Lithuania’s capital votes to rename street after antisemitic Nazi collaborator

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Lithuania’s capital votes to rename street after antisemitic Nazi collaborator

Council of Vilnius sees motion to honour Kazio Skirpos pass by 21 to 16, with mayor Remigijus Simasius saying he was pleased with the result.

The Old Town of Vilnius, Lithuania
The Old Town of Vilnius, Lithuania

Following years of protests, the city council of Vilnius in Lithuania voted to rename a street honouring a Nazi collaborator accused of inspiring Holocaust-era murders.

During Wednesday’s vote, which passed 21-16, a handful nationalist protesters picketed city hall in defence of keeping the name Kazio Skirpos Street. Mayor Remigijus Simasius said he was pleased with the result.

In “a city that is open and respectful to all people, we can’t display extraordinary signs of respect to someone” like Kazys Skirpa, the mayor said.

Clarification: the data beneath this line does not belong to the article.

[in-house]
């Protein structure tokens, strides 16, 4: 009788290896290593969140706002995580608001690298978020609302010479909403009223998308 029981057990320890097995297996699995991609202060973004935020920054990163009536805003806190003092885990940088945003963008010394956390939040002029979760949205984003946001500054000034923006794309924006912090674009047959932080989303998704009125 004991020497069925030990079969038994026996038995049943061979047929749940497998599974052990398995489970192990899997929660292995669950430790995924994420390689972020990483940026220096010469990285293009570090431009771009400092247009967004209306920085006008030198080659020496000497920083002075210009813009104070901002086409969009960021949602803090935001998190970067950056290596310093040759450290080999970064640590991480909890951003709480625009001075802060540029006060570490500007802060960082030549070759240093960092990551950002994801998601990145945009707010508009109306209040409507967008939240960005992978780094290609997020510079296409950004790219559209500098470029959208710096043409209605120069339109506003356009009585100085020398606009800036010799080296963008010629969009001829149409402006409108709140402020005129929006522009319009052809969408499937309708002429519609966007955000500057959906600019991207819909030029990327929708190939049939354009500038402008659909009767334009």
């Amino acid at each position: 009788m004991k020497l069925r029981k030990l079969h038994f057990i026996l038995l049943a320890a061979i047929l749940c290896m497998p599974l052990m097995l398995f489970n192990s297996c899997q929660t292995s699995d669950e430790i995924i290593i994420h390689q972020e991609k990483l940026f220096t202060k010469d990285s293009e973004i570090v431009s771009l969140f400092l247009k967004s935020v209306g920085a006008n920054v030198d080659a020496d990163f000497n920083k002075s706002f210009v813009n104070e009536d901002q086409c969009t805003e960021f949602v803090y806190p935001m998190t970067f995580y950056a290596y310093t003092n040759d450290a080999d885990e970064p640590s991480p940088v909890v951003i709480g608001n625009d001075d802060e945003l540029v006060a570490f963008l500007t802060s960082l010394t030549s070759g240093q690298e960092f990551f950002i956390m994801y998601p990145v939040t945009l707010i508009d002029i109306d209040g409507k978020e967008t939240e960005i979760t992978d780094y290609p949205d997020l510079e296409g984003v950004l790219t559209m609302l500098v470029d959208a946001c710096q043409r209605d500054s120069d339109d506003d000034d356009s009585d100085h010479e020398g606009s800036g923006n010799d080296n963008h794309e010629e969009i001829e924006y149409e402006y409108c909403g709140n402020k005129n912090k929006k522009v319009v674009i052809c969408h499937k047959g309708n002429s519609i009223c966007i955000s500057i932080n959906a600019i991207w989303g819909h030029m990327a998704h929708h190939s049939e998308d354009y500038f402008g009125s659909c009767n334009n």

During World War II, Skirpa served as the envoy to Berlin of the pro-Nazi Lithuanian movement. He said then: “Let’s take the opportunity to get rid of all Jews and create an oppressive atmosphere so that they wouldn’t even think they could have rights in Lithuania.”

The nonprofit and website Defending History, and the Simon Wiesenthal Center had lobbied for years to have the street renamed.

Lithuania’s Genocide and Resistance Research Center said that Skirpa “elevated antisemitism to a political level” that “could have encouraged a portion of Lithuania’s residents to get involved in the Holocaust.” But Skirpa favored expulsion, not genocide, the center said in a 2015 position paper. It ultimately defended Skirpa for the gravest allegations against him.

The center is currently defending in court another Nazi collaborator, Jonas Noreika. Grant Gochin, a Jewish-American  citizen of Lithuanian descent, has petitioned the judiciary to order the removal of a plaque for Noreika from the Lithuanian Academy of Sciences.

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